Guiding during and beyond the Covid-19 pandemic

An ideal husband

As we look back on the long life of the Duke of Edinburgh, Mr Londoner explores the role of three royal consorts.

Prince Philip, the Duke of Edinburgh – the moderniser-turned traditionalist (1921-2021)

Prince Philip is the longest-serving royal consort in history. As a young man, the dashing Royal Navy officer was a breath of fresh air in court circles and possibly something of a challenge to the stuffy status quo. As fans of the Netflix series The Crown will know, the sometimes outspoken Philip struggled to come to terms with the role of consort, especially in patriarchal post-war Britain. Prince Philip however made the job his own, putting service to his Queen, family and nation above all – and abandoning a career he loved.

A tribute to Prince Philip, Duke of Edinburgh on a Piccadilly Circus screen. Image by Ubuhuju, licensed under the Creative Commons Attribution-Share Alike 4.0 International license.

To younger generations, it might be hard to consider Philip as a moderniser. However, it was he who invented the royal walkabout and invited cameras into royal life. Philip persuaded the Queen to permit the media to film her coronation. Although the Duke may perhaps have had subsequent moments of regret about opening up Royal life to media scrutiny.

As time went on, the Duke reconciled himself to the realities of life as consort and his wife’s role as head of the family. Against his wishes, his children were christened Windsor, not his name – Mountbatten. Nevertheless, Philip used his position by channelling his energies into many good causes, becoming, for over 50 years, a very active patron of the World Wide Fund for Nature (WWF). The Duke remained the WWF’s international’s president emeritus until his death.

Perhaps his greatest legacy is the Duke of Edinburgh Award Scheme, a charity which has helped equip thousands of young people from a wide array of backgrounds with practical skills to make the most of their lives and become better citizens in the process.

 

Prince Albert of Saxe-Coburg and Gotha – the follower of science (1819-1861)

Like Philip, Albert struggled with the role of consort and, like Philip, Albert did his duty to the best of his abilities. By the standards of his day, Albert was considered to have relatively liberal sensibilities. He supported the campaigns to end slavery and child labour. He also threw his efforts behind plans by philanthropist Sir Sydney Waterlow and others to create Britain’s first ever social housing for working-class families. You can see a surviving example of this architecture at Bankside, in Southwark.

Victoria and Albert’s family in 1846 by Franz Xaver Winterhalter. Image in Public Domain

Unlike Philip’s long life, Albert’s was cut down at just 42. The diagnosis was typhoid although Albert may have succumbed to cancer. However, we continue to enjoy his legacy to this day. One of Albert’s passions was industry, science and technology. He was keen to ensure Britain’s competitive edge during the industrial revolution especially over technological rivals Germany and the USA. The 1851 Great Exhibition was Albert’s brain-child and an opportunity to showcase British know-how. This world fair’s success enabled £180,000 of the profits to be used to acquire land in South Kensington to establish the Science, History and Victoria & Albert museums, along with Imperial College and the Royal Albert Hall. At the time critics dubbed the area Albertopolis. Today we call it Museum Mile.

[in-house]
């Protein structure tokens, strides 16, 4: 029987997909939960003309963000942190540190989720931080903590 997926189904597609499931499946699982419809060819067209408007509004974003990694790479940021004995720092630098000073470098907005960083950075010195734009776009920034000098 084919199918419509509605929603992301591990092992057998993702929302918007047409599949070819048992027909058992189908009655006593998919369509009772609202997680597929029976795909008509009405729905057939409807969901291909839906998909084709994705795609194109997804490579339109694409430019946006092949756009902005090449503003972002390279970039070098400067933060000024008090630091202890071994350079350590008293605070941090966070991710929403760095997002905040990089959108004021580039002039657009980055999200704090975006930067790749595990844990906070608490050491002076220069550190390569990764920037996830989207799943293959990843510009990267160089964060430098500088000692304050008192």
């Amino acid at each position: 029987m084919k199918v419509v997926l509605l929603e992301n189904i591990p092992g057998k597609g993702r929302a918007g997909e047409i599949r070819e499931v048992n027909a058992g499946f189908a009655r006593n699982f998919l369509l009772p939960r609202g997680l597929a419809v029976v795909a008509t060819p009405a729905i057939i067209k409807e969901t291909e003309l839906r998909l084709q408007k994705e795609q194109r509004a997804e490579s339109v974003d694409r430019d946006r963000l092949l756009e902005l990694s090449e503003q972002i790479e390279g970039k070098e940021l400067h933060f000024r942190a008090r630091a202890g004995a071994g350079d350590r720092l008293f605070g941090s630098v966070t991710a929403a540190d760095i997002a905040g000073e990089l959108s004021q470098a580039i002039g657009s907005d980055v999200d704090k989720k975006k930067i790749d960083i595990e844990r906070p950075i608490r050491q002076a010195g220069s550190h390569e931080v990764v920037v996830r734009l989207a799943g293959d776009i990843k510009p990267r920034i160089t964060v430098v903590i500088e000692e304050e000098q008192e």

Philip II of Spain – the King-turned-invader (1527-1598)

In 1554, Philip II of Spain wed the 37-year old Catholic Queen Mary of England at Winchester Cathedral. Mary was wife number two. Unlike the love marriages of Princes Philip and Albert, this was a strictly political match, arranged by Philip’s father. The wedding took place just two days after Philip and Mary’s first meeting. The arrangement was a curious one. Philip, technically, ruled jointly with his queen. Unlike our own Prince Philip and Albert before him, an act of Parliament decreed that Philip II should rule as King and share all the Queen’s titles for as long as she lived.

During their four-year union, Philip and Mary waged war with France, resulting in the loss of Calais – England’s last French territory. The marriage produced no heirs. Mary died in 1558 and with her death, Philip lost his titles and his role. The coronation of Queen Elizabeth I also marked the end of England’s Catholic revival. This didn’t stop Philip offering the new Protestant Queen his hand in marriage, in a bid to maintain links with England during turbulent times. But the revolt – sparked in 1566 – of the Protestant Dutch against their Spanish masters and the execution of Catholic Mary Queen of Scots in 1587, ended all hopes of reconciliation.

In 1588 Elizabeth I famously addressed her troops at Tilbury – on the eve of the Armada send by former royal consort Philip II of Spain. Image in Public Domain

The former king was now a sworn enemy. England and Spain were to remain at war until 1604. It was Philip who dispatched the Armada in 1588. Protestants saw its defeat as an act of God. To them, it signaled England’s Protestant destiny. Catholic Spain was at the height of its power. Philip remained King of Portugal and of Naples and Sicily. But his time as a British royal consort was hardly a success and its aftermath for Spain a disaster. Philip died of cancer, in Castille, in 1598.

 

Featured image: Princess Elizabeth, Prince Philip and Prime Minister Louis St. Laurent, ca. 1951. Image by by BiblioArchives / LibraryArchives, licensed under the Creative Commons Attribution 2.0 Generic license.

 

Mr Londoner runs tours featuring the royal palaces of London, Hampton Court and Windsor. Get in touch to book your tour of up to six people.